Last Year on My Mac: Ultra chips and cryptexes

While not as brazen and brash as the year Apple introduced the M1, last year (2022) was every bit as exciting, just in a quieter way.


It started with the Mac Studio and its Studio Display, and the absurdly powerful M1 Ultra showing us how Apple’s new chips scale by putting two M1 Maxes together. In less than a year, performance cores in the M1 series leaped from 4 to 16. We’re still left puzzled as to why the Studio Display has a full set of iOS ‘firmware’ to support its neat but relatively modest features. Maybe in the coming year or two it will spread its wings further and show us why.

Those who had forecast the arrival of the next chip in the M series, the M2, weren’t disappointed, but some rushed to the conclusion that Apple was going to replace the M1 Pro and Max before the end of the year. This leaves just two Intel Macs still on sale as we enter 2023: a 6-core Mac mini, and the tricky Mac Pro. Those apart, Apple has completed the transition to its own chips, and made a promising start on the second series.

There are still plenty of mysteries about Apple silicon Macs. Each comes with its own hardware neural engine, promising more extensive use of AI in the future. New subsystems and folders like triald and biome have been appearing in macOS to support machine learning, and we’ve grown to love or ignore features like Visual Look Up. I’ve also been looking in broad terms at how macOS decides which type of core to run threads on, and learning what limited control the user has over that choice. We still have a great deal to discover about Apple silicon Macs and how they work their magic.


At about the same time that some of us were starting to enjoy our new Mac Studios, Apple quietly released its first new security product for macOS in many years. Its arrival wasn’t noticed for a couple of months, because it was concealed under the guise of the existing XProtect, although its behaviour and capabilities are quite different. XProtect ‘Remediator’, as it calls itself, has come on leaps and bounds since then, as an anti-malware scanner that runs once or more each day.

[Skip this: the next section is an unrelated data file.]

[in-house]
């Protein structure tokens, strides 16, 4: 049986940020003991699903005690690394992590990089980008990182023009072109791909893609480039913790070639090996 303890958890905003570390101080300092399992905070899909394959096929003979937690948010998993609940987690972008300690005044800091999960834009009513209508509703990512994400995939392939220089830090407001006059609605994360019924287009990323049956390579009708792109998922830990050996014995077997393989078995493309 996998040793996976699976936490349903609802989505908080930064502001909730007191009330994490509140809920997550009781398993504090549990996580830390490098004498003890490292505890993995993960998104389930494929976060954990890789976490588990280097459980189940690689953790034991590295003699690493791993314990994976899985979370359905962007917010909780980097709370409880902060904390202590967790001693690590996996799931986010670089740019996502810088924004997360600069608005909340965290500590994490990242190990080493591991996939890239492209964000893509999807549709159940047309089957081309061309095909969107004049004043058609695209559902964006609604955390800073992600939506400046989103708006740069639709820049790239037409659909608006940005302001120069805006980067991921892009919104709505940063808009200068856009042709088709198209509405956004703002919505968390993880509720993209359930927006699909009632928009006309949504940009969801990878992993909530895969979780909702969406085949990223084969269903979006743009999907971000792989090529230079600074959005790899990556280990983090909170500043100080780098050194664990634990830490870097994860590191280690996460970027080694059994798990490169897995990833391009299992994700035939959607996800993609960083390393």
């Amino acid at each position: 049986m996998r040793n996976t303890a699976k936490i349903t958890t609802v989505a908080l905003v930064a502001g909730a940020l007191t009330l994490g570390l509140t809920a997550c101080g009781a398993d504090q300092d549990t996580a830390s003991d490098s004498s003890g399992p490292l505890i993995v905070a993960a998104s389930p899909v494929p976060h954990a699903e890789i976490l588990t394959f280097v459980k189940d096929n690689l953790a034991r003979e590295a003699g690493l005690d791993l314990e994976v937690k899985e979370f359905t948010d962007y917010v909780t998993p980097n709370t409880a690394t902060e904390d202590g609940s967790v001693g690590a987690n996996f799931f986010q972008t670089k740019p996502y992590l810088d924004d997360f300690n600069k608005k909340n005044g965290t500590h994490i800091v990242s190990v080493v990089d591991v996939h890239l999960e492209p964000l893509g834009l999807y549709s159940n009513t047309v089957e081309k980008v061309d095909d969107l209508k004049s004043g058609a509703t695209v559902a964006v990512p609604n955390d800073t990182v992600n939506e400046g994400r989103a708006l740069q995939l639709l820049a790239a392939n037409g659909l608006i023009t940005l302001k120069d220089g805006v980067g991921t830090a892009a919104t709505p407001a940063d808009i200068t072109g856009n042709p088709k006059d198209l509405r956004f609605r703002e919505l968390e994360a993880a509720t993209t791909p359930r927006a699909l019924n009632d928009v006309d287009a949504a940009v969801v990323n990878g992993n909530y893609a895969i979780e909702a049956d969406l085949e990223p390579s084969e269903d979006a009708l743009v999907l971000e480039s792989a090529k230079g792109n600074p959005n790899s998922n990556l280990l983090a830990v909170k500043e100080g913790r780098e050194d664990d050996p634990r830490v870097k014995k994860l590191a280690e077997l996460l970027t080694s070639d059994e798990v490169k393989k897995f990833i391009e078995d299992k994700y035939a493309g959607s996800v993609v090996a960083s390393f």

macOS Ventura arrived and fixed some of the bugs left lingering in Monterey, including the notorious memory leak when using the Finder’s Find feature. Its hidden depths also brought new technology in the form of the cryptex. In the transition from Catalina to Big Sur, Apple changed the boot process, abandoning the read-only System volume in favour of a hash-verified snapshot. The snag with that is that its protection is so robust that making even small changes to the System requires large updates and a lengthy installation.

Components including Safari and its supporting libraries, and large dyld caches, that weren’t suitable for the signed and sealed System snapshot, have now been locked away in secure storage. This is also being used to deliver urgent security fixes, using the Rapid Security Response (RSR) system already available in iOS, and expected in macOS 13.2 next year. Together with fortnightly updates to XProtect Remediator’s scanning modules, these should shorten the period of greatest risk before macOS can defend itself from novel malware.

Ventura has reduced the size and installation time for full macOS updates. Less appreciated by some, though, was the fact that Apple delivered what should have been a full macOS upgrade as an update, leading to many upgrading involuntarily. Users weren’t warned about this either, when Apple apparently decided not to explain or warn.


With later releases of Monterey, and more fully in Ventura, Apple introduced lightweight virtualisation of macOS and GUI Linux (Ventura only) on Apple silicon. At first this might appear intended for a small minority of users, but it has great potential for maintaining access to Intel-only apps through Rosetta 2, and as a more convenient alternative to multiple boot systems. Its great strength is near-native performance, but it’s currently marred by poor speed writing to VM storage, and most of all by its lack of support for Apple ID, hence the use of any third-party App Store products.

Ventura also brought, at long last, a replacement for System Preferences, which for years has been one of the weakest and most jumbled features in macOS. System Settings brings the design into line with Settings in iOS, a move guaranteed to upset many, although in fact the resemblance is largely superficial. It has been surprising to discover which features were forgotten, perhaps deliberately, in the hope that users wouldn’t notice their absence. Among the more significant was network Locations, which have now been restored, but Apple still has more work to do.

If System Settings makes you doubt the future independence of the macOS human interface, Stage Manager should restore confidence that Apple remains committed to innovation. In contrast to its shaky start on iPads, this new approach to managing the multitude of open windows and apps has attracted many users, including myself. What’s unfortunate is that getting the best from Stage Manager involves knacks and idioms that some users struggle to acquire. Hopefully Apple will follow up with tutorials to show what is so hard to explain in words.

Finally, just in time for Christmas, Apple released Freeform, its new collaborative diagramming app. I’m sure in the New Year many of us will be exploring what could be a compelling addition to our Macs.

Last year really wasn’t any quieter, neither will next year be.

I wish you a successful, healthy, prosperous and peaceful New Year!